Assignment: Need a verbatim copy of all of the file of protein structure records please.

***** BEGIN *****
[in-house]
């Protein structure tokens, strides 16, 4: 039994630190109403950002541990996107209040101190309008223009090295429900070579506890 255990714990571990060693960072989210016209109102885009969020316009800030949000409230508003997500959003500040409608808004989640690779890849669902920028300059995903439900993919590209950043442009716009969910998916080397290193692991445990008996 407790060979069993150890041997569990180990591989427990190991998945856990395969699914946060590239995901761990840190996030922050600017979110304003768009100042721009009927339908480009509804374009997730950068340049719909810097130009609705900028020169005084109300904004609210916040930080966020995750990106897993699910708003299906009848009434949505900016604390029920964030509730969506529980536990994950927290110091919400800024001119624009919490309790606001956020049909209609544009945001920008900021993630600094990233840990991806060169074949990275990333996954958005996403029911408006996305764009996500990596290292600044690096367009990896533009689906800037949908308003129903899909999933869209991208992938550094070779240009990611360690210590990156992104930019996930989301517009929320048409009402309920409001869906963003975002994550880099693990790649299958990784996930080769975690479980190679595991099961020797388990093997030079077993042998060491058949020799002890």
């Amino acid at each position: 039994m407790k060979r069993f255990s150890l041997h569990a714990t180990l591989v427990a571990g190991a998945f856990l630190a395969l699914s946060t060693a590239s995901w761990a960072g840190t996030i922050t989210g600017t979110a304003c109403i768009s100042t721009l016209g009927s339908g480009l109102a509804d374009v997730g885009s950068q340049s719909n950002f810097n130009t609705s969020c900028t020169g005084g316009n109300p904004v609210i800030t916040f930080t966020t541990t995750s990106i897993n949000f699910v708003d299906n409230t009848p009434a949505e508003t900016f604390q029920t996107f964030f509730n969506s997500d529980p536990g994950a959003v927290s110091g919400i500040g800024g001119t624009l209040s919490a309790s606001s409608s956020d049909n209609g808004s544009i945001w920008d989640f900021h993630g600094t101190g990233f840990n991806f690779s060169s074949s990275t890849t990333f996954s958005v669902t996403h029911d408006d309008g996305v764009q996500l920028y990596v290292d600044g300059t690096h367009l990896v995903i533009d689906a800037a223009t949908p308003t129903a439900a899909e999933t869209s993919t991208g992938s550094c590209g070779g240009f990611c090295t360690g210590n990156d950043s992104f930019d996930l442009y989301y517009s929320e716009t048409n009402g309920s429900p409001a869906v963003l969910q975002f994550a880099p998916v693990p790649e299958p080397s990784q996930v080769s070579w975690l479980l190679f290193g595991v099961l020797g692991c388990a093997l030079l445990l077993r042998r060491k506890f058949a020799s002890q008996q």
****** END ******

[in-house]
């Protein structure tokens, strides 16, 4: 039994630190109403950002541990996107209040101190309008223009090295429900070579506890 255990714990571990060693960072989210016209109102885009969020316009800030949000409230508003997500959003500040409608808004989640690779890849669902920028300059995903439900993919590209950043442009716009969910998916080397290193692991445990008996 407790060979069993150890041997569990180990591989427990190991998945856990395969699914946060590239995901761990840190996030922050600017979110304003768009100042721009009927339908480009509804374009997730950068340049719909810097130009609705900028020169005084109300904004609210916040930080966020995750990106897993699910708003299906009848009434949505900016604390029920964030509730969506529980536990994950927290110091919400800024001119624009919490309790606001956020049909209609544009945001920008900021993630600094990233840990991806060169074949990275990333996954958005996403029911408006996305764009996500990596290292600044690096367009990896533009689906800037949908308003129903899909999933869209991208992938550094070779240009990611360690210590990156992104930019996930989301517009929320048409009402309920409001869906963003975002994550880099693990790649299958990784996930080769975690479980190679595991099961020797388990093997030079077993042998060491058949020799002890």
């Amino acid at each position: 039994m407790k060979r069993f255990s150890l041997h569990a714990t180990l591989v427990a571990g190991a998945f856990l630190a395969l699914s946060t060693a590239s995901w761990a960072g840190t996030i922050t989210g600017t979110a304003c109403i768009s100042t721009l016209g009927s339908g480009l109102a509804d374009v997730g885009s950068q340049s719909n950002f810097n130009t609705s969020c900028t020169g005084g316009n109300p904004v609210i800030t916040f930080t966020t541990t995750s990106i897993n949000f699910v708003d299906n409230t009848p009434a949505e508003t900016f604390q029920t996107f964030f509730n969506s997500d529980p536990g994950a959003v927290s110091g919400i500040g800024g001119t624009l209040s919490a309790s606001s409608s956020d049909n209609g808004s544009i945001w920008d989640f900021h993630g600094t101190g990233f840990n991806f690779s060169s074949s990275t890849t990333f996954s958005v669902t996403h029911d408006d309008g996305v764009q996500l920028y990596v290292d600044g300059t690096h367009l990896v995903i533009d689906a800037a223009t949908p308003t129903a439900a899909e999933t869209s993919t991208g992938s550094c590209g070779g240009f990611c090295t360690g210590n990156d950043s992104f930019d996930l442009y989301y517009s929320e716009t048409n009402g309920s429900p409001a869906v963003l969910q975002f994550a880099p998916v693990p790649e299958p080397s990784q996930v080769s070579w975690l479980l190679f290193g595991v099961l020797g692991c388990a093997l030079l445990l077993r042998r060491k506890f058949a020799s002890q008996q």